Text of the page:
As we hit the final rest day (#3, actually), we can officially say this is the most wide-open Giro in some time? How much time? Let's scroll backward:
- Last year Vincenzo Nibali was scarcely bothered en route to an easy win.
- 2012 was a pretty riveting two-man battle between Hesjedal and J-Rod, with Thomas De Gendt and some Italians not too far off.
- Contador crushed the competition (on the bike anyway) in 2011.
- In 2010 Basso and David Arroyo(!) staged a rather brilliant battle, with Nibali figuring prominently.
- In 2009, Menchov held a slim lead for the last ten days or so.
- 2008 was the famous Contador-off-the-beach Giro. Ricardo Ricco was his main foil.
I could do this a bit more, but let me cut to the chase and offer up 2005 as the last truly wide-open Giro. There, Paolo Savoldelli was coming off a few quiet years, but inherited the maglia rosa when leader Ivan Basso got sick, supposedly from chugging cold water or something. Anyway, setting aside the mysterious (cough) nature of Basso's ailment, Savoldelli remained in pink to Milan, despite a penultimate stage when Gilberto Simoni briefly inherited the virtual lead. Simoni would eventually lose by 28 seconds overall, with Jose Rujano at 45" and Danilo Di Luca at 2.42 after stalking Savoldelli well into the final week.
This time around, we have fewer known dopers interlopers and a very nice knot of legitimate contenders hovering around the front. Fully seven riders are within about three minutes of the lead, with maglia rosa Uran pursued by Evans, Majka, Aru, Quintana, Pozzovivo and Kelderman. None of these guys are out of contention. Sure, Pozzovivo and Kelderman didn't look like they were headed in the right direction today, but the other five all made relatively interesting cases for their candidacy, coming into the high mountains.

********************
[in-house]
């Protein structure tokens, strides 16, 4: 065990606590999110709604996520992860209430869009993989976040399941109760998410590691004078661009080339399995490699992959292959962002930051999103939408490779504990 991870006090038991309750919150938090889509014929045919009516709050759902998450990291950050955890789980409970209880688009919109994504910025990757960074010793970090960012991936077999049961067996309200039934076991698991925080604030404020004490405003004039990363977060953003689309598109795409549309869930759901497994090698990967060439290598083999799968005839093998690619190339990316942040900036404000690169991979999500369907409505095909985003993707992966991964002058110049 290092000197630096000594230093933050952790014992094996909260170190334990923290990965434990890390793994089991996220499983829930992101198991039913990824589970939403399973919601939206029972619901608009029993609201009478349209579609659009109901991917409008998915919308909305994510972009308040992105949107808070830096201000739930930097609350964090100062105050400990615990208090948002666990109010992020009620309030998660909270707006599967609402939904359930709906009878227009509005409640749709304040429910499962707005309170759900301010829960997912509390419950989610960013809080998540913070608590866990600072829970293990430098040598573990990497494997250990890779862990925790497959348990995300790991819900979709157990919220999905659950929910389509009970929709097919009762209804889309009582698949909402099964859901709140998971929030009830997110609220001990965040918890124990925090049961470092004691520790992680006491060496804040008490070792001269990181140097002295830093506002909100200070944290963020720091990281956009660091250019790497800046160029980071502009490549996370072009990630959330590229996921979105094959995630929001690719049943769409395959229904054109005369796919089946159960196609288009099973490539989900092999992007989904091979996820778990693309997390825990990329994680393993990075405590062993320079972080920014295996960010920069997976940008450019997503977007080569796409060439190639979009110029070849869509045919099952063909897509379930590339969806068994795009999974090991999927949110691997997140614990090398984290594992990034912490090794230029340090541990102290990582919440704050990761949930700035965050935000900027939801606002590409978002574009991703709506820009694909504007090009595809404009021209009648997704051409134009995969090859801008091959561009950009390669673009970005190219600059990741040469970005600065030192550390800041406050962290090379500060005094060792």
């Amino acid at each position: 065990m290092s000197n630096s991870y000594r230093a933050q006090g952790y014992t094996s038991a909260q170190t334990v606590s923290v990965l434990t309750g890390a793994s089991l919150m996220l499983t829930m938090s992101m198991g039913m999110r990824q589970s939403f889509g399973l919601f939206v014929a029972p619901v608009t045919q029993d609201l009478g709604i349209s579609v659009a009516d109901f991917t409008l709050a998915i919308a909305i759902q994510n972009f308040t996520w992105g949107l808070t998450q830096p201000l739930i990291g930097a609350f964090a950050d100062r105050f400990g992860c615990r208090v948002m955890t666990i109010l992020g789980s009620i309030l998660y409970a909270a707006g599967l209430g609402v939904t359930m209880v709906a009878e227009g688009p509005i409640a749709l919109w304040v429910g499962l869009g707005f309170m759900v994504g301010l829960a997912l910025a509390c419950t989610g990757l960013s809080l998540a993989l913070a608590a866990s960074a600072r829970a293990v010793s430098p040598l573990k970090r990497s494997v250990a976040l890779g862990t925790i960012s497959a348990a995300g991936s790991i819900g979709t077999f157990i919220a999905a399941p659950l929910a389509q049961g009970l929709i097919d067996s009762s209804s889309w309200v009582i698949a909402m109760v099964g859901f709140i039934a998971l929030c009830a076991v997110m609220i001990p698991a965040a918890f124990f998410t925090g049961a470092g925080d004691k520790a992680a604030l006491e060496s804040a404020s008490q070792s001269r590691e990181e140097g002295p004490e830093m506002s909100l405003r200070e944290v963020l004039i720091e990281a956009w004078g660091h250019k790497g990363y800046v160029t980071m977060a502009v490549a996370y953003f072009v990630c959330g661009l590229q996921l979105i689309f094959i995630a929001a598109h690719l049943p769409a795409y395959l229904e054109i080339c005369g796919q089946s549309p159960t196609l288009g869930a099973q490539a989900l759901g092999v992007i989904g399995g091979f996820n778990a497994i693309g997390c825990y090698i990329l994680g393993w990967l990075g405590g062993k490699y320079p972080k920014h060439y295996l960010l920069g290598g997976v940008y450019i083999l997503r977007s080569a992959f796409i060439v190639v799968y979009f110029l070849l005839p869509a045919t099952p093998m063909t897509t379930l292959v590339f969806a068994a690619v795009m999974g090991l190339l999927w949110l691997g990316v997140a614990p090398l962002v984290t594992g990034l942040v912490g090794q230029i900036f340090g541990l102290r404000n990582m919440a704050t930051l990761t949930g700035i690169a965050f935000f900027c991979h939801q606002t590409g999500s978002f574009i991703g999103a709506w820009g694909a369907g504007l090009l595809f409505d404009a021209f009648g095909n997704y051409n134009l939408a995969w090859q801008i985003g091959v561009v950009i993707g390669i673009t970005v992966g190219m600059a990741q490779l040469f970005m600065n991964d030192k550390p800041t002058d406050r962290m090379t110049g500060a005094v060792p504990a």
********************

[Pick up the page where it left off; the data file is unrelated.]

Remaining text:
Right, week three will differ significantly from the last few forays into the mountains. Will has covered this extensively. Still calling for snow on the Stelvio Tuesday, so we'll see about that stage.
Anyway, Jens may want to offer his own analysis of all the favorites, but at this point it's hard to say what will happen. Mostly we can offer guesses and hunches. And here's mine.
Uran is a pretty strong front-runner, and he confirmed today that he has been ceding small amounts of time to Aru and Quintana as long as he's been able to distance Evans and Majka, who sit closer to him on GC. Uran is playing the conservative game, matching wheels and limiting losses. I bet he does that all the way to Trieste.
And will it be enough? Tough question. Quintana at his best is capable of putting minutes into these guys, all of them, on climbs such as what's ahead. If he's not at his best, Uran is capable of keeping his compadre in sight and maybe getting every last ounce out of what was once over a three minute lead on Quintana, who will be suffering on the longer climbs just like everyone else. Uran may even gain time in the final uphill time trial.
If so, this leaves Quintana having to open it up and try something dramatic. Chances are, he doesn't feel compelled to do so before next Saturday, but by then he'll have no choice. And by the time they reach Monte Zoncolan, he'll presumably have shaken the effects of a cold. He might suddenly re-grow the wings that carried him to glory in France last July. If I had to bet on which scenario happens... I would keep my investment small. And put it half-heartedly on Quintana to win a glorious race on the Zoncolan stage.
What do you see happening?